Flood Control 940 square feet
Maximum Allowable Floor Area (excluding channel) 819 square feet
Maximum Allowable Floor Area (including channel) 1,134 square feet
For whatever reasons the City Council has been foot dragging over these last several months, seemingly debating the rights of the property owners to live in relative peace and safety with their neighbors versus the rights of realty people and builders to maximize their profits by building the largest possible structure on the smallest footprint. The proposed Canyon Zone Ordinance has the seal of approval from the Planning Commission. The Commission had been brought back into session before to justify their recommendations, and will once again be present during this discussion to give their reasons for coming down on the side of the residents.
11 percent of all Canyon lots, 12 percent of all Canyon Zone parcels, 200 additional square feet on a lot size of 3,240 square feet? 27 years, 5 previous Canyon Advisory Committees, none ever succeeded in adopting an Ordinance. Should cronyism prevail Canyon residents will again be denied their rights so that Glen Lambdin, Greg Prout and Tim Hayden can service their need to build in a manner that personally profits them most.
Item #8 - Discussion: Consideration Of Water Oversight Committee. Recommendations that the City Council provide staff with direction regarding the duties and responsibilities of a Water Oversight Committee, and the Committee appointment process.
This is, of course, reminiscent of the UUT Oversight Committee that I served on a year or so back. The idea being that after having socked the tax payers of Sierra Madre with a huge utility tax increase to benefit the salaries and needs of the Sierra Madre Police Department, the affected would really feel better if five people spent an occasional evening at City Hall looking at paperwork filled with items, costs and corresponding numbers to make sure that nobody was spending these new funds on of kegs of beer or bags of donuts.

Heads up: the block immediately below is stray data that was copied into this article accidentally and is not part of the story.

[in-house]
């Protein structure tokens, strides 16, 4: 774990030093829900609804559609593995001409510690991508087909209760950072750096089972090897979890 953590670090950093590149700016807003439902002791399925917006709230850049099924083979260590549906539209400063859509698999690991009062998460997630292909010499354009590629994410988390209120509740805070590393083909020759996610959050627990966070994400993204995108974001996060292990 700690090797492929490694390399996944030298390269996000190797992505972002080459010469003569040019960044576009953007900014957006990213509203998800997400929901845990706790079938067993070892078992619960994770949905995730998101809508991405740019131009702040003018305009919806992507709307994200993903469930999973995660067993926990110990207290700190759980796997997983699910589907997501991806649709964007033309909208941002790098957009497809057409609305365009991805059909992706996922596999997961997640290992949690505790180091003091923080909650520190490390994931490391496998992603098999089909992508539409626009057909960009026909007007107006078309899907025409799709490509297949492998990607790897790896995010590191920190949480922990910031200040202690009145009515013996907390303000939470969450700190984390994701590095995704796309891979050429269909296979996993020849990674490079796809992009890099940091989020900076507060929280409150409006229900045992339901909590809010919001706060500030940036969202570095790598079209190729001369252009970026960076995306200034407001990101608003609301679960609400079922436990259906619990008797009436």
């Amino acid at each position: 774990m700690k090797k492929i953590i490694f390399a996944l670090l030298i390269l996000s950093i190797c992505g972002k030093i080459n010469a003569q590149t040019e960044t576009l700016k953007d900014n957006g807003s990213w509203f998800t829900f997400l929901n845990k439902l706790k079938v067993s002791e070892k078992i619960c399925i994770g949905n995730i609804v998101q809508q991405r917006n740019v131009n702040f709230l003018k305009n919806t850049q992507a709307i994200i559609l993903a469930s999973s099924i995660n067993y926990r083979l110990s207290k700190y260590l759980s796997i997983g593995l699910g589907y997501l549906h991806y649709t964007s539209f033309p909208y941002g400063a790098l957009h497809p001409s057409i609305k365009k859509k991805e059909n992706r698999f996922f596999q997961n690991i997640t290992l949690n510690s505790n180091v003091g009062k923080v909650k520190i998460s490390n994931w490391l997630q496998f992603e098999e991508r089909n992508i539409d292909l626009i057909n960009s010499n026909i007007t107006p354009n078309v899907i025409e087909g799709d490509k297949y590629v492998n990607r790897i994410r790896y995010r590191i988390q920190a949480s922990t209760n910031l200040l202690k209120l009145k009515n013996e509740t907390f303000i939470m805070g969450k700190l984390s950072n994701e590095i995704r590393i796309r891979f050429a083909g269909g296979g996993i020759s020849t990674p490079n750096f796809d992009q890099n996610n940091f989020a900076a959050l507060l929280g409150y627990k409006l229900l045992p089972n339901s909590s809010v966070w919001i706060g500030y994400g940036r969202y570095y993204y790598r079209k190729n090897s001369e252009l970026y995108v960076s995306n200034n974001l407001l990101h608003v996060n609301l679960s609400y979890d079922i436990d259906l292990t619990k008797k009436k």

I can assure you that no beer or donuts were bought with UUT funds while I was watching.
Now that the Water Rate Increase has been, at least for the moment, voted into existence, this old donkey of a sop to the rate payers has been dragged out of the shed one more time. Proposed by Councilmember Josh Moran, we're supposed to feel empowered because 5 people will once again look at spreadsheets to make sure no beer or donuts have been bought on the afflicted water rate payers' dime.
But there is bit of a problem. Since the City Council has been so completely unclear on exactly what the water rate increase was actually for, how would this committee proceed? Is it water pipe repair costs they'd need to check? Bond debt servicing that they'll be looking over the books for? Maybe it depends what month it is.
I mean, pipe repair expenditures would be fairly easy to monitor because the hardware is finite and copper. But debt servicing on bonds?
If, as reality dictates, that it indeed is bond debt servicing despite all that the Fibbin' Four were putting out last spring, what exactly would this oversight committee be looking for? Checks to the folks holding our water bonds?
I'm not so sure this has been all that well thought out. But then again, maybe John Buchanan forgot to tell Josh that this particular water rate hike isn't about those rusty old pipes any more.